This very personal, beautifully brief autobiographical game is, without a doubt, one of the best games of this year for me. It is a very original experience, after all, many people view artists and their art as two separate things, but here we see the artist combined into a game in a very touching way.
Opening with a short note “the more you play, the more you know me,” straight away gives the player the sense that they are about to enter someone else’s personal life. Seeing everything, and literally being Alex in this game made it feel even more personal than it already was. In a way, Memoir En Code: Reissue can be seen as a snapshot of the creator’s life, except you get to play around with it interactively. “I want to put the player in my shoes. Your eyes are my eyes. You are me” – says a part of the commentary right at the start of the game, which is very fitting since the game begins in a first-person perspective.
The game consists of many game-within-a-game mechanics, which help with getting achievements if you’re a fan of those like I am. It felt so satisfying to be able to get these. To make it even better, there is a reward in the sense of a lovely secret message, and a commentary if you get all the keys from resolving each short episode of the game. Another cool feature you get when finishing the game is with the use of the G button, which shows glimpses of what the game originally looked like, it is quite a contrast.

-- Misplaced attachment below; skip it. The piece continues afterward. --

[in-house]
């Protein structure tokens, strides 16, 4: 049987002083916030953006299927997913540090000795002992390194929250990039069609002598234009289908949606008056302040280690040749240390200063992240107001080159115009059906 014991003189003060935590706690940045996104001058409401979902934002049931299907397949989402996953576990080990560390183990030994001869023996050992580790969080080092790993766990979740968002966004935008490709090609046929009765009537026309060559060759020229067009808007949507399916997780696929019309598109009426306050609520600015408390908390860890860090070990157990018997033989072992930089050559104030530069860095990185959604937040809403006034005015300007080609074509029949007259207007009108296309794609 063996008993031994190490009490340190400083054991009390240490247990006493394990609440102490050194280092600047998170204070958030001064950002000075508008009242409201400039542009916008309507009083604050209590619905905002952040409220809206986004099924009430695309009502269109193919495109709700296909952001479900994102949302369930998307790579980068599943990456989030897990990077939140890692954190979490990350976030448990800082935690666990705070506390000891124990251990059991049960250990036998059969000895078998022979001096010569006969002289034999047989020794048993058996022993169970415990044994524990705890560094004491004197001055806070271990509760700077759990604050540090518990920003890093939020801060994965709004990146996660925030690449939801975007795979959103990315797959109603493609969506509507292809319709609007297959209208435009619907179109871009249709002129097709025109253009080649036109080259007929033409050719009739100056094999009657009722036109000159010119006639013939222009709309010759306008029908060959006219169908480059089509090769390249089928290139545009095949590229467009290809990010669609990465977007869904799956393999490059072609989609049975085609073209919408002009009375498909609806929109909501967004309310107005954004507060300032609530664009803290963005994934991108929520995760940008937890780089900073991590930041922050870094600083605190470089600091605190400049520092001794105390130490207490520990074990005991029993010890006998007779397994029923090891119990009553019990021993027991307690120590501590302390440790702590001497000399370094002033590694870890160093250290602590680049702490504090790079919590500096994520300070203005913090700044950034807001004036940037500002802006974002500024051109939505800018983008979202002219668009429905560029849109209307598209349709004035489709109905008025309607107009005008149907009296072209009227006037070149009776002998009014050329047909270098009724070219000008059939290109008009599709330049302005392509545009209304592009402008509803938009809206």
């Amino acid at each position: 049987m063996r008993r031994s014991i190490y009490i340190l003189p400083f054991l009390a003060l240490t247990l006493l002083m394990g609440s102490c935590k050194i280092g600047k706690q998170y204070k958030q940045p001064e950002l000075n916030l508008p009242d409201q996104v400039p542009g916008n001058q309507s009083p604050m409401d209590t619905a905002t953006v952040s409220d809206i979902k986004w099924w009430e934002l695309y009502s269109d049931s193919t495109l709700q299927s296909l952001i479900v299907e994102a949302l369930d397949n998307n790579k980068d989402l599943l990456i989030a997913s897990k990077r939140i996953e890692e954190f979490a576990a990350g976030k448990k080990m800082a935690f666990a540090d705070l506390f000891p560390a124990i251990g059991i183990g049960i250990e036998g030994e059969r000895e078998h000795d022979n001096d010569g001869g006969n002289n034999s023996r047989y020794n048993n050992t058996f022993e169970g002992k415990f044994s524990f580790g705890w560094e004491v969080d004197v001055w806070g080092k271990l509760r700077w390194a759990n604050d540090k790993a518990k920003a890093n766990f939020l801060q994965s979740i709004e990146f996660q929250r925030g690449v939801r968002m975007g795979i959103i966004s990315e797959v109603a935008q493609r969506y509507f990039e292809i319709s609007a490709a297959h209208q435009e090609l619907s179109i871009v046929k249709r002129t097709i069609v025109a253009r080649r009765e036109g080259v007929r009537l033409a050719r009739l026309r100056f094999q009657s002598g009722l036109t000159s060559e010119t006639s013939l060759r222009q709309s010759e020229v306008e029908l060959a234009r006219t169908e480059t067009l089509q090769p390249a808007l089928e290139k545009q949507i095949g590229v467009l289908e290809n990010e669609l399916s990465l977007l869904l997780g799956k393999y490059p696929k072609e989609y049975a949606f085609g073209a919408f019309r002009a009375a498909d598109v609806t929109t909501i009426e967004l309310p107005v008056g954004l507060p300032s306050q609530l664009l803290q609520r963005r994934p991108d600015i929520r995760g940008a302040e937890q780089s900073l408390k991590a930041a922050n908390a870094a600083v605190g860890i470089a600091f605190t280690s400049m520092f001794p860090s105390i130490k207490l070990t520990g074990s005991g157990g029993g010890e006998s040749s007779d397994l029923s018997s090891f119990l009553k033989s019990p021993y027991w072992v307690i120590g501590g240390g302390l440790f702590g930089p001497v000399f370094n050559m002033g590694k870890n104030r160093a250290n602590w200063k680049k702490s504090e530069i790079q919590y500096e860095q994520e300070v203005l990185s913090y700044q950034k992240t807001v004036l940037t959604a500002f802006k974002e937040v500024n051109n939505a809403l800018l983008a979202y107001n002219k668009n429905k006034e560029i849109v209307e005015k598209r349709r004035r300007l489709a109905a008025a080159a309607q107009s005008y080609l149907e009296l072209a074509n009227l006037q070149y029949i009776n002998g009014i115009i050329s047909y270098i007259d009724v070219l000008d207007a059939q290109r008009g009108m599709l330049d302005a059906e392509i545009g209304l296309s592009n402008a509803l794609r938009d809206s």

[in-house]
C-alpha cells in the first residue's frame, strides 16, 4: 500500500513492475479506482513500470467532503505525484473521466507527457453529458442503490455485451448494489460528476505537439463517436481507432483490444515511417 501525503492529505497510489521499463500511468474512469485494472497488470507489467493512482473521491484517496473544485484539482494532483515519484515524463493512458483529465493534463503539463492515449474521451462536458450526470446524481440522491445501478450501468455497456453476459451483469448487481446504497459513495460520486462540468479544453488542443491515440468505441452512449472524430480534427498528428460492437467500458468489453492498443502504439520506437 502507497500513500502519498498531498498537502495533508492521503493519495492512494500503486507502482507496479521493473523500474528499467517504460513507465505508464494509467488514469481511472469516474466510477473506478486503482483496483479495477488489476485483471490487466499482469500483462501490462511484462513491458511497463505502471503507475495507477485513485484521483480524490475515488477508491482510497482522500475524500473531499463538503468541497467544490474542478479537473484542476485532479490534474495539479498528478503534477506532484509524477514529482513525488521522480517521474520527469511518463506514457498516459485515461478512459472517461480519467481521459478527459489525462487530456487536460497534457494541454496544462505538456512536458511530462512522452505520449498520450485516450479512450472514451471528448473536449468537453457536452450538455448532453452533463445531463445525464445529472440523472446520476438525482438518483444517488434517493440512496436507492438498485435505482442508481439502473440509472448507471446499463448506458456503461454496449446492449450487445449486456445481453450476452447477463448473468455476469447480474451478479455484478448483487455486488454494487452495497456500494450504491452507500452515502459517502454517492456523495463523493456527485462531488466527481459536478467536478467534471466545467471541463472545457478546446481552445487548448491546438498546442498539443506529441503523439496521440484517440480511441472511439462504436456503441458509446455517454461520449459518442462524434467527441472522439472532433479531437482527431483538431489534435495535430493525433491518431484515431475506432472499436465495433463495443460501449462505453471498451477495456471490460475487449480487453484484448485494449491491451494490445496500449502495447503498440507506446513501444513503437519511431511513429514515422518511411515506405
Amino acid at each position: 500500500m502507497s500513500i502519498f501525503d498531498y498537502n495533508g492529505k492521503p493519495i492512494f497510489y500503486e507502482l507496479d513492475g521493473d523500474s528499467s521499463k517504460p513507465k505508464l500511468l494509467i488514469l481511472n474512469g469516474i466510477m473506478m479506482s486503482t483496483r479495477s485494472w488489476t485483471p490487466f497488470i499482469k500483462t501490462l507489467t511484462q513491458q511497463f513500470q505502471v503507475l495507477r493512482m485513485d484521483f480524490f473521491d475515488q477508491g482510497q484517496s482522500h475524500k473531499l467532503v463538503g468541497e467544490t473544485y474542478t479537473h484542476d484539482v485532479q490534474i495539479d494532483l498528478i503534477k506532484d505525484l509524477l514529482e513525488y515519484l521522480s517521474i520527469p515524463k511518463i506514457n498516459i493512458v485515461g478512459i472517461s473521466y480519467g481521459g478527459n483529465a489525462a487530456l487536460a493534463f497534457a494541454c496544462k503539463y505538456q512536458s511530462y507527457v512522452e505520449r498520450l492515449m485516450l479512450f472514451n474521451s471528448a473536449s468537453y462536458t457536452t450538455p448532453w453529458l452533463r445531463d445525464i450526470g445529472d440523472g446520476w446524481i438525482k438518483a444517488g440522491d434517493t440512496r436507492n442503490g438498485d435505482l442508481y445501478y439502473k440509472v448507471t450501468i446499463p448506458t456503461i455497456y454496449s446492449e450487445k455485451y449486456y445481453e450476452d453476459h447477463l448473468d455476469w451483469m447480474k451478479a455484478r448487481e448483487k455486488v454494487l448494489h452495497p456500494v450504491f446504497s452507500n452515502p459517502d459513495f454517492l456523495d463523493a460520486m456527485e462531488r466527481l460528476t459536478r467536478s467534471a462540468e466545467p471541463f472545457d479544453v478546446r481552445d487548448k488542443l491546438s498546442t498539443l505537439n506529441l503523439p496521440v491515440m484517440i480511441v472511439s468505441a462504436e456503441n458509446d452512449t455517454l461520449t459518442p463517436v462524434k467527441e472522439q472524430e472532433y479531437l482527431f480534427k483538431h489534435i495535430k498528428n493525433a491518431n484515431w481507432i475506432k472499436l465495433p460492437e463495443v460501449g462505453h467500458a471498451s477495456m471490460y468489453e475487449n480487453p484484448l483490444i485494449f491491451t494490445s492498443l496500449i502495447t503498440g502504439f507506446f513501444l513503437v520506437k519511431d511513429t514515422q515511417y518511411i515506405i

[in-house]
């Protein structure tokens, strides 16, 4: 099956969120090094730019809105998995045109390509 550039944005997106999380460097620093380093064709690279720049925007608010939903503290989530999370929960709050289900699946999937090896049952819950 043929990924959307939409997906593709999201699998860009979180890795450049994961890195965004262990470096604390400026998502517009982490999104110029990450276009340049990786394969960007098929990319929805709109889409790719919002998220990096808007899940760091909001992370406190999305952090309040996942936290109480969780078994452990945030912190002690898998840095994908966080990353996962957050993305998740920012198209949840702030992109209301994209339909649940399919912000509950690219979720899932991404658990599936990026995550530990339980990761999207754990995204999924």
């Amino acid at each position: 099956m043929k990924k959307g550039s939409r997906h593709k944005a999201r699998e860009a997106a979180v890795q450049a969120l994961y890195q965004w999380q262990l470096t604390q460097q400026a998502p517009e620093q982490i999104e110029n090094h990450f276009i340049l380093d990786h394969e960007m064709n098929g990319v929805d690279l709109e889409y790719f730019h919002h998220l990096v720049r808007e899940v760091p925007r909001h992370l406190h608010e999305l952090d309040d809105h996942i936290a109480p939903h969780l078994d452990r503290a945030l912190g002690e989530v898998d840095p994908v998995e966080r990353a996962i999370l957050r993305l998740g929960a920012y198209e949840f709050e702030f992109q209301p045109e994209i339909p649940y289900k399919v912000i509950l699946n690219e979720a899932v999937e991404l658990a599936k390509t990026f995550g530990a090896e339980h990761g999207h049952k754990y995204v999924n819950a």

Besides being an autobiographical game, it is actually made up of eight mini-games, there are also so many different ways to play them. In essence, these eight games are the eight key moments of the creator’s life. The game perfectly combines the use of arrow keys, WASD keys, space button, left click, well, you get the point. There’s something in it for everyone really.
The creator addresses many issues that games don’t often reflect on. One of these issues is bullying, which was noted not only in the commentary but in a loop-like mini game. Here, we find Alex walking up to a mirror, but the reflection he sees is distorted by the society, which made fun of him. With short hair, the ears were visible, and with that started the creepy looking stares from the red eyes, that peered right into his back. It was made really clear that this was an endless circle.
The next is dealing with long distance relationships, while also dealing with one’s emotions and telling the truth. With each conversation choice, you get to see two lovers, whose clothes change as the mini game goes on, reflecting on all the times they had to part. Not wanting to make the lover upset, it was difficult to tell each other the truth, in some parts, impossible. An example is from the screenshot above, as a response to if Alex is alright we get these choices, but they aren’t actually choices. Once you hover the mouse over each of the answers, you find that whatever you say, the answer will be “yes”. In this way, Alex shows us the variety of timelines, and the variety of conversations that are yet so similar.